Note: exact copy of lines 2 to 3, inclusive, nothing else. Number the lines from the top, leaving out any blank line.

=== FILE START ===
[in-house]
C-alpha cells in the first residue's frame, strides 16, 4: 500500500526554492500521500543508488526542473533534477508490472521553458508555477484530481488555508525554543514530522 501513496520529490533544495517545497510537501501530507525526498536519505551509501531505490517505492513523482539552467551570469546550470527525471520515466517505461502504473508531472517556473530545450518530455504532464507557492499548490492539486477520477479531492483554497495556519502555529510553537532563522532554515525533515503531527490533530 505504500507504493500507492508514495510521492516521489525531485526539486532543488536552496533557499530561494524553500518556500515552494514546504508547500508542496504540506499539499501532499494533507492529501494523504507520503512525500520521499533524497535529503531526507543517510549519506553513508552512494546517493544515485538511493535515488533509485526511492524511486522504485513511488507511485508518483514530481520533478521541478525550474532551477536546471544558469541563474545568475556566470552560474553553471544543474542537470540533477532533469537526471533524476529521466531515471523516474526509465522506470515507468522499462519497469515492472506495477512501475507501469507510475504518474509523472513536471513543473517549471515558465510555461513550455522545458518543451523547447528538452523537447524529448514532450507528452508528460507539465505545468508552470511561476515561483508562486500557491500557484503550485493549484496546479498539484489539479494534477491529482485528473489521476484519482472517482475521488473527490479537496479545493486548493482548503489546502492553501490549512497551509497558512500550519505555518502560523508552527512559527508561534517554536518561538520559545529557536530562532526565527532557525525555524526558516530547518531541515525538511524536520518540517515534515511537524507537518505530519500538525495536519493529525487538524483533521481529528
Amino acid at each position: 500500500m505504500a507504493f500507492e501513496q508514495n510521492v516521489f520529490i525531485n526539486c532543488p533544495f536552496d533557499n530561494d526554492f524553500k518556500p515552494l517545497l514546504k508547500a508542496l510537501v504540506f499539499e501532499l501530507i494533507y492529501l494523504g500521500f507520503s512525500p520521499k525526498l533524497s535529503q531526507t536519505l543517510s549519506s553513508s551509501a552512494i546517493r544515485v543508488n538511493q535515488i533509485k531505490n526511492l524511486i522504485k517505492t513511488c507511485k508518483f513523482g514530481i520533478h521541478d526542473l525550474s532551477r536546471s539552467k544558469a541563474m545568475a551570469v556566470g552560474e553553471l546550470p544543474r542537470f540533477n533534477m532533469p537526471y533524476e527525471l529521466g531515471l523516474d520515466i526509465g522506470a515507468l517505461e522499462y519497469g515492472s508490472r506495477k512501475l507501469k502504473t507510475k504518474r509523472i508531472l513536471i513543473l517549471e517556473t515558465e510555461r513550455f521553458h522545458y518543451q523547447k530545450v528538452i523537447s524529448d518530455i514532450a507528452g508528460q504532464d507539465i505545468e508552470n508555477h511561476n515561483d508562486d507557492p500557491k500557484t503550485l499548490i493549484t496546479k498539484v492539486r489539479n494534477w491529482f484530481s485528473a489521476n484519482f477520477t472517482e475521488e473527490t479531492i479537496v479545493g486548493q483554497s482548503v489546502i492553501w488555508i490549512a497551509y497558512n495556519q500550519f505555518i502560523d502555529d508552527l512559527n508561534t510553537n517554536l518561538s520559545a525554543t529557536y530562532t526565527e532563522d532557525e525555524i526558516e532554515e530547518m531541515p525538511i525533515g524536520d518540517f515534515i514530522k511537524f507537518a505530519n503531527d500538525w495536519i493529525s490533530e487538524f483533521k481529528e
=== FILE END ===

C-alpha cells in the first residue's frame, strides 16, 4: 500500500526554492500521500543508488526542473533534477508490472521553458508555477484530481488555508525554543514530522 501513496520529490533544495517545497510537501501530507525526498536519505551509501531505490517505492513523482539552467551570469546550470527525471520515466517505461502504473508531472517556473530545450518530455504532464507557492499548490492539486477520477479531492483554497495556519502555529510553537532563522532554515525533515503531527490533530 505504500507504493500507492508514495510521492516521489525531485526539486532543488536552496533557499530561494524553500518556500515552494514546504508547500508542496504540506499539499501532499494533507492529501494523504507520503512525500520521499533524497535529503531526507543517510549519506553513508552512494546517493544515485538511493535515488533509485526511492524511486522504485513511488507511485508518483514530481520533478521541478525550474532551477536546471544558469541563474545568475556566470552560474553553471544543474542537470540533477532533469537526471533524476529521466531515471523516474526509465522506470515507468522499462519497469515492472506495477512501475507501469507510475504518474509523472513536471513543473517549471515558465510555461513550455522545458518543451523547447528538452523537447524529448514532450507528452508528460507539465505545468508552470511561476515561483508562486500557491500557484503550485493549484496546479498539484489539479494534477491529482485528473489521476484519482472517482475521488473527490479537496479545493486548493482548503489546502492553501490549512497551509497558512500550519505555518502560523508552527512559527508561534517554536518561538520559545529557536530562532526565527532557525525555524526558516530547518531541515525538511524536520518540517515534515511537524507537518505530519500538525495536519493529525487538524483533521481529528
Amino acid at each position: 500500500m505504500a507504493f500507492e501513496q508514495n510521492v516521489f520529490i525531485n526539486c532543488p533544495f536552496d533557499n530561494d526554492f524553500k518556500p515552494l517545497l514546504k508547500a508542496l510537501v504540506f499539499e501532499l501530507i494533507y492529501l494523504g500521500f507520503s512525500p520521499k525526498l533524497s535529503q531526507t536519505l543517510s549519506s553513508s551509501a552512494i546517493r544515485v543508488n538511493q535515488i533509485k531505490n526511492l524511486i522504485k517505492t513511488c507511485k508518483f513523482g514530481i520533478h521541478d526542473l525550474s532551477r536546471s539552467k544558469a541563474m545568475a551570469v556566470g552560474e553553471l546550470p544543474r542537470f540533477n533534477m532533469p537526471y533524476e527525471l529521466g531515471l523516474d520515466i526509465g522506470a515507468l517505461e522499462y519497469g515492472s508490472r506495477k512501475l507501469k502504473t507510475k504518474r509523472i508531472l513536471i513543473l517549471e517556473t515558465e510555461r513550455f521553458h522545458y518543451q523547447k530545450v528538452i523537447s524529448d518530455i514532450a507528452g508528460q504532464d507539465i505545468e508552470n508555477h511561476n515561483d508562486d507557492p500557491k500557484t503550485l499548490i493549484t496546479k498539484v492539486r489539479n494534477w491529482f484530481s485528473a489521476n484519482f477520477t472517482e475521488e473527490t479531492i479537496v479545493g486548493q483554497s482548503v489546502i492553501w488555508i490549512a497551509y497558512n495556519q500550519f505555518i502560523d502555529d508552527l512559527n508561534t510553537n517554536l518561538s520559545a525554543t529557536y530562532t526565527e532563522d532557525e525555524i526558516e532554515e530547518m531541515p525538511i525533515g524536520d518540517f515534515i514530522k511537524f507537518a505530519n503531527d500538525w495536519i493529525s490533530e487538524f483533521k481529528e